COLUMBIA — Just 24 hours removed from qualifying for the 2008 Olympic Games, former Missouri wrestler Ben Askren waited outside of the Dan Devine Pavilion on Monday. He was there to tell his story to 600 camp-goers at the Tiger Style Wrestling Camp.
Askren, known for his boisterous demeanor on and off the mat, initially was hesitant to sing his own praises in front of the group of young wrestlers. Then he reconsidered.
“I started thinking, ‘Wait, this is a lifelong dream. I’m an Olympian,’” Askren said. “It hit me because this is two times a day working out and grinding injuries and everything and it hit me then. This is a lifelong dream.”
Following the introduction from his college coach Brian Smith, Askren walked into the facility amid a standing ovation from former coaches, teammates and aspiring wrestlers.
“A great thing happened for this program 24 hours ago and a great thing happened for a person who worked hard and believed in himself and has done it,” Smith said. “And now the first group he is going to talk to is you.”
Askren said his goal has always been to make the Olympic team after his collegiate career ended. But despite winning two NCAA titles and going undefeated his last two years of college, the big transition from college style to freestyle led many aficionados to think he would make the team in 2012 rather than 2008.
However, Askren, with a confidence in himself that, as he believes, rubs more than a few of his opponents the wrong way, felt he could do it sooner rather than later.
“You can’t plan six years ahead because that would be like giving up on this year’s games and I wasn’t ready to give up,” Askren said. “I knew I had enough time to focus and adapt and become good enough.”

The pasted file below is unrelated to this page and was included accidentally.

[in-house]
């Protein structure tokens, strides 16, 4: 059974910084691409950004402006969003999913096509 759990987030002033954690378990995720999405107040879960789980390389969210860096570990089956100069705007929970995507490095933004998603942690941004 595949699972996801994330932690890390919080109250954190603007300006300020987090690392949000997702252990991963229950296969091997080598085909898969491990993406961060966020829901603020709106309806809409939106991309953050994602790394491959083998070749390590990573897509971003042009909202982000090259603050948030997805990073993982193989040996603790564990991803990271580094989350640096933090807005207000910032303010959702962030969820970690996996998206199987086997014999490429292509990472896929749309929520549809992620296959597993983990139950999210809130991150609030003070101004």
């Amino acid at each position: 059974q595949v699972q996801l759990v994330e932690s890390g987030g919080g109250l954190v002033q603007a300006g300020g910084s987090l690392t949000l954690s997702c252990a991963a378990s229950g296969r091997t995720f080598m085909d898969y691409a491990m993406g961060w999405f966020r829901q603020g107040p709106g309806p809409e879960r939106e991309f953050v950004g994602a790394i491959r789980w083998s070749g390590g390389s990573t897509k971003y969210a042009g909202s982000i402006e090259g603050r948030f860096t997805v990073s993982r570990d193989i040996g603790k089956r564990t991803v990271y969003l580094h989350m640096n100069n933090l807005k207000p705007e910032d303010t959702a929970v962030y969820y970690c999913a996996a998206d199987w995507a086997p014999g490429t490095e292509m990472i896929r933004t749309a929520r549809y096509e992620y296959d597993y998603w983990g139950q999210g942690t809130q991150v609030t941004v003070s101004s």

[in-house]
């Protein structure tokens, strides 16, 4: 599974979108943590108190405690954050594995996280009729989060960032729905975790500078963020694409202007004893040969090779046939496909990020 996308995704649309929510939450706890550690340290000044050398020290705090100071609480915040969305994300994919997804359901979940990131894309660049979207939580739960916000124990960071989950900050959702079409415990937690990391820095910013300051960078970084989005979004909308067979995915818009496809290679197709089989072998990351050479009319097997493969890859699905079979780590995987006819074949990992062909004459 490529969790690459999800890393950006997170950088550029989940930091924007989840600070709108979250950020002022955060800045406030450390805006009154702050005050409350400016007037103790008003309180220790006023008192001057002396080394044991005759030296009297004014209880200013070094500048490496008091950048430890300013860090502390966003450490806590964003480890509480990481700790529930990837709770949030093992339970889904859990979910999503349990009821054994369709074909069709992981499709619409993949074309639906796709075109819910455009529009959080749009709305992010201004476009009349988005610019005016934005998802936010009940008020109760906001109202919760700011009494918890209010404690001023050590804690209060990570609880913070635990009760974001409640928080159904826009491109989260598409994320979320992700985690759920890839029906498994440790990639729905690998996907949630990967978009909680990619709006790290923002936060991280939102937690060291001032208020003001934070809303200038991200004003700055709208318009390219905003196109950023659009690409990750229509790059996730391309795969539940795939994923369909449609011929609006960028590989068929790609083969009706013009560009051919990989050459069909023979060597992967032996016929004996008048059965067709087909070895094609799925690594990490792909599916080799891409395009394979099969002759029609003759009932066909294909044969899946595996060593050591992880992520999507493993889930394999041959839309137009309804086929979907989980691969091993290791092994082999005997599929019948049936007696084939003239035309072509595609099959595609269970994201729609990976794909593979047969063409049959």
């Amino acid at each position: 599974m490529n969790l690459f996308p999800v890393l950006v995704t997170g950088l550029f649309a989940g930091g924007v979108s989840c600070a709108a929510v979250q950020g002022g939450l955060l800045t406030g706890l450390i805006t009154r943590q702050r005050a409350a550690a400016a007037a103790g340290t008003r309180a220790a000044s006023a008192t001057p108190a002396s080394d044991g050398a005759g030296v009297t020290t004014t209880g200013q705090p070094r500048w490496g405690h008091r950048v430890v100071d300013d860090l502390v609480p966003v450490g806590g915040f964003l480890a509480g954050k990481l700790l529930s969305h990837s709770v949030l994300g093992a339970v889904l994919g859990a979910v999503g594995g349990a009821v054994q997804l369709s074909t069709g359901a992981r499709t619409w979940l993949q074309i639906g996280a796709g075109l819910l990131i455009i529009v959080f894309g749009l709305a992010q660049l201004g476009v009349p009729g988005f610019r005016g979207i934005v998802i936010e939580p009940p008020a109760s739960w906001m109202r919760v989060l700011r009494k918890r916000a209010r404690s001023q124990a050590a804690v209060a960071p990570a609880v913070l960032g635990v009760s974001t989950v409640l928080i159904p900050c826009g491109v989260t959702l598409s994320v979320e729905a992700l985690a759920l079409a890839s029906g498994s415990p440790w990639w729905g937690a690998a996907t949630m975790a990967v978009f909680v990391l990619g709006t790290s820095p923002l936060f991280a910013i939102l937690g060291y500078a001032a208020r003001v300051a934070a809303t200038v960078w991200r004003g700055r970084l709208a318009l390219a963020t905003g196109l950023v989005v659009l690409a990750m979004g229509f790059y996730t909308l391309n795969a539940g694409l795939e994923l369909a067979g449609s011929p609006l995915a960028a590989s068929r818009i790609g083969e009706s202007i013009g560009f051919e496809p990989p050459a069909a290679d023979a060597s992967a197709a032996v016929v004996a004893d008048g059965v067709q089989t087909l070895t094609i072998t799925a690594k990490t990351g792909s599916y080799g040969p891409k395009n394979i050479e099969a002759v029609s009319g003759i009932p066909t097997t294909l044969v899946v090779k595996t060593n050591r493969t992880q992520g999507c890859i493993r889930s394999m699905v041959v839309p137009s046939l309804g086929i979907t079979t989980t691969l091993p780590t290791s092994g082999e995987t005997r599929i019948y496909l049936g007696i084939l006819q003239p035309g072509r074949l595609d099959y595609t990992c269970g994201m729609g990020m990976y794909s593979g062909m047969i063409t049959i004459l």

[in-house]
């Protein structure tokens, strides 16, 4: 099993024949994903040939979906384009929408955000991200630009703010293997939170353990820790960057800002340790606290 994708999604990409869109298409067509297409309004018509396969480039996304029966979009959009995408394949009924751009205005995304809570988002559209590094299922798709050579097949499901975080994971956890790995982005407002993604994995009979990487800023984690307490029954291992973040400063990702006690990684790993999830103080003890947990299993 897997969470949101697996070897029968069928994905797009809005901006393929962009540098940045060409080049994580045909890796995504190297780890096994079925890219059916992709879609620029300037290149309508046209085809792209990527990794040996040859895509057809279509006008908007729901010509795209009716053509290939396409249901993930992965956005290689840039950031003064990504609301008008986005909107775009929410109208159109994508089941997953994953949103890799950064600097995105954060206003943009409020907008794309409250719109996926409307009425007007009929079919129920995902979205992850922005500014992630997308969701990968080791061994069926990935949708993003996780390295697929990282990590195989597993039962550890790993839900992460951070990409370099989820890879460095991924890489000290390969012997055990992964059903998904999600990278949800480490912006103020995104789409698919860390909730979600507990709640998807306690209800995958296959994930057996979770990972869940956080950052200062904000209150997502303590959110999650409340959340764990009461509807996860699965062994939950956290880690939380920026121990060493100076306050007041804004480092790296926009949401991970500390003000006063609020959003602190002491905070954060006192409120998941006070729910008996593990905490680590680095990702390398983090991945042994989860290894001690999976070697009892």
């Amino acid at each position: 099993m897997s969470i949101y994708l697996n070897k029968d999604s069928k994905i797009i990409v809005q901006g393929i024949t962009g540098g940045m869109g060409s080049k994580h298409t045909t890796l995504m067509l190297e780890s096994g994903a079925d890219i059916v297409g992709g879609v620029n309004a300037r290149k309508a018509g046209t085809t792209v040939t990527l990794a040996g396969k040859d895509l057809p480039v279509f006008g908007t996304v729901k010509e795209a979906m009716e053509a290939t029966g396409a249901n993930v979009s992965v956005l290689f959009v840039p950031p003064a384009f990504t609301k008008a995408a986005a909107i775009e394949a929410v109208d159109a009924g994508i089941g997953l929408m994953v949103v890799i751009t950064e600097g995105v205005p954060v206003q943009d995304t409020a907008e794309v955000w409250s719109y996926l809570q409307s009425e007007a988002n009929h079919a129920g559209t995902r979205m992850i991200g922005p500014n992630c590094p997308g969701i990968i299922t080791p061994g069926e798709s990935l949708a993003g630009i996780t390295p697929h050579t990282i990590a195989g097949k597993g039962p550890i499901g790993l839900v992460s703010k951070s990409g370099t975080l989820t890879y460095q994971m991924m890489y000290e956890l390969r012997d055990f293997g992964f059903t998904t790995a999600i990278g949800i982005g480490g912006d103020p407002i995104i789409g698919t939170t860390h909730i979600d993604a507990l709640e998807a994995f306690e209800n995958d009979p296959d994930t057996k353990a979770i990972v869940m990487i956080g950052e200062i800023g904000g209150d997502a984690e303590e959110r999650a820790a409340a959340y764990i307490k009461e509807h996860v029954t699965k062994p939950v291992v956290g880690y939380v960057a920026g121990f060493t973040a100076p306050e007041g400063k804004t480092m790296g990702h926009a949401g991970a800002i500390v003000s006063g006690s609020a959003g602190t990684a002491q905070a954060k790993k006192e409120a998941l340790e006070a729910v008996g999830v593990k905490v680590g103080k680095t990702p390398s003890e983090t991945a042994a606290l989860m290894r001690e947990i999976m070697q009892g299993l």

So he adapted. He toned down some of his freewheeling style in order to compete with the best. He humbled himself to re-learn certain aspects of wrestling but never lost belief in himself, eventually rising to the No. 1 spot in America at 163 pounds.
He felt so good about his chances to get to the Olympics that he ordered a 40-person suite in Las Vegas, the site of the Olympic trials, to celebrate qualifying for the games — a week before the actual trials started.
“I was kind of calling my shot but I didn’t actually tell anyone till the day before,” Askren joked.
Askren also had T-shirts made with a silhouette of his distinctive curly hair and jutting chin depicted in the foreground of the Chinese flag. The shirts read “Putting the ‘chin’ in China” and were distributed to family and friends before his matches at the trials.
“That’s Ben,” Smith said. “He’s so confident that it didn’t shock me.”
Nor will it shock Smith if Askren walks out of Beijing in late August with another piece of hardware to add to his other trophy case. With some of the world’s best standing in his way, Askren expects to be an underdog.
That’s fine by him.
“I’m going to prove myself and I accept that,” he said. “I’m going to take care of business.”